I can’t take my eyes off you. Isn’t this what you
always wanted? Can’t stop checking who else
you have touched in the country of my birth.
Our proud women, so weary; the red-eyed boys
you kiss into the night. O Laocoon, the undulation
of every torso towards you. Your live net of arms,
the hands you tie before you kill. Playing hard
to get? But I am not the jealous type. It is your orgy
that startles me into fascination. I know you saw me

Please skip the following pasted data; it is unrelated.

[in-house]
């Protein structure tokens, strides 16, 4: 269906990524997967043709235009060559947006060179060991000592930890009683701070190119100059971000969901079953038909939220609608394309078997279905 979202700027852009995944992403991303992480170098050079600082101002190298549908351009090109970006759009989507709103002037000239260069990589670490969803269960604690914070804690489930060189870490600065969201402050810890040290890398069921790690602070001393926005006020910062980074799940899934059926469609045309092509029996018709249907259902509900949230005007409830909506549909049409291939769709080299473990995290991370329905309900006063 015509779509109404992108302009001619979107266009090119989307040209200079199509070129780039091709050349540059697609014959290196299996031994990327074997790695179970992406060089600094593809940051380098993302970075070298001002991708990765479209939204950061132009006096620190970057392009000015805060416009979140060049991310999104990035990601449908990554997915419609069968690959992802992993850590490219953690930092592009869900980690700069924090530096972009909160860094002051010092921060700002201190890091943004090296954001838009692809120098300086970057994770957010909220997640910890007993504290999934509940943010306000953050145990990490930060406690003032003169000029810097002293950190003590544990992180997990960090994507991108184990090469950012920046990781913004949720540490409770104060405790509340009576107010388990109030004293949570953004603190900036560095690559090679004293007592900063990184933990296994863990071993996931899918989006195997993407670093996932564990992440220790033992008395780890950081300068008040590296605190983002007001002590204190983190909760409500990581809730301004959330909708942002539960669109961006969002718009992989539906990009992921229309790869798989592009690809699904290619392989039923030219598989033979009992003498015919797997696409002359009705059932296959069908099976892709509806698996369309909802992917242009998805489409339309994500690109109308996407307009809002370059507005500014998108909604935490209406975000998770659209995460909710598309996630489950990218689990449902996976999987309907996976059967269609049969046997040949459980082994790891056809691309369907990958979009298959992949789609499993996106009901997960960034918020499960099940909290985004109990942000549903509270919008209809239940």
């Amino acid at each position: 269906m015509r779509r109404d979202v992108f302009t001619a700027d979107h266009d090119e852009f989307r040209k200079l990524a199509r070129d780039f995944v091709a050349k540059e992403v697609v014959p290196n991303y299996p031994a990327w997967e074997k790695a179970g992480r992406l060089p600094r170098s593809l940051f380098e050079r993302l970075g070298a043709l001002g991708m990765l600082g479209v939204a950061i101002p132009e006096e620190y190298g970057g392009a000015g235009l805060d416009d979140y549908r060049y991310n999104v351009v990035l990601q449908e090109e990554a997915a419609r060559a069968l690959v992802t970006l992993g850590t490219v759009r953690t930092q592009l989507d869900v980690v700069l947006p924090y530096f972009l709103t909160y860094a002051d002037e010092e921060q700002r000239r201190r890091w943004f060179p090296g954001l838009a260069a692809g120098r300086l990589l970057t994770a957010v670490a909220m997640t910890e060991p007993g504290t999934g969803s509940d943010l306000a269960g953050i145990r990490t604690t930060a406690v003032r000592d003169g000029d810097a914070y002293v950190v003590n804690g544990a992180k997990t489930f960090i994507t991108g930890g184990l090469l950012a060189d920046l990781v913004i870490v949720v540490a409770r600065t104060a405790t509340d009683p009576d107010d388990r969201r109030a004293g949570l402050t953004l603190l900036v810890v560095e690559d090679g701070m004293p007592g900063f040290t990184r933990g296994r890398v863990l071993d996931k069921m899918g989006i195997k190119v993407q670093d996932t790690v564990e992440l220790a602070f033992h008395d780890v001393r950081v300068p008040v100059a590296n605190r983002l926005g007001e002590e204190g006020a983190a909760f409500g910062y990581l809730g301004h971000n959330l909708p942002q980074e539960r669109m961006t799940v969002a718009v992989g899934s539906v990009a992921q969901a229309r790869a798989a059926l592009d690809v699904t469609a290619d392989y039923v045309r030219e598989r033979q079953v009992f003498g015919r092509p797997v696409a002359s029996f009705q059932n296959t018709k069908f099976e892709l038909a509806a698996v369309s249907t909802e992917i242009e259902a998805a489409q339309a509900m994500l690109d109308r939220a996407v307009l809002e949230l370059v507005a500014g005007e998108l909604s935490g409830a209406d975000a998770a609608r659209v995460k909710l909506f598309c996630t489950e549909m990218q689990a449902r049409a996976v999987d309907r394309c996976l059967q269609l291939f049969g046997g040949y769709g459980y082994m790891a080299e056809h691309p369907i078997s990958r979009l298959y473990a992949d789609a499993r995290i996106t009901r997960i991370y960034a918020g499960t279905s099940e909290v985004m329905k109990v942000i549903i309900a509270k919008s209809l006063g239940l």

watching you from five thousand miles away.
Me, and millions of voyeurs, drawn like moths
to our fiery screens. I hope you’re happy.
Uncouple yourself from my land. Come.
Let me see your face. Hurt me instead.
Olga Livshin’s poetry and translations appear in the New York Times, Ploughshares, the Kenyon Review, and other journals. She is the author of A Life Replaced: Poems with Translations from Anna Akhmatova and Vladimir Gandelsman (Poets & Traitors Press, 2019). Livshin co-translated A Man Only Needs a Room, a volume of Vladimir Gandelsman’s poetry, forthcoming from New Meridian Arts Books in 2022, and Today is a Different War by the Ukrainian poet Lyudmyla Khersonska, forthcoming from Arrowsmith Press in 2023. She lives outside Philadelphia.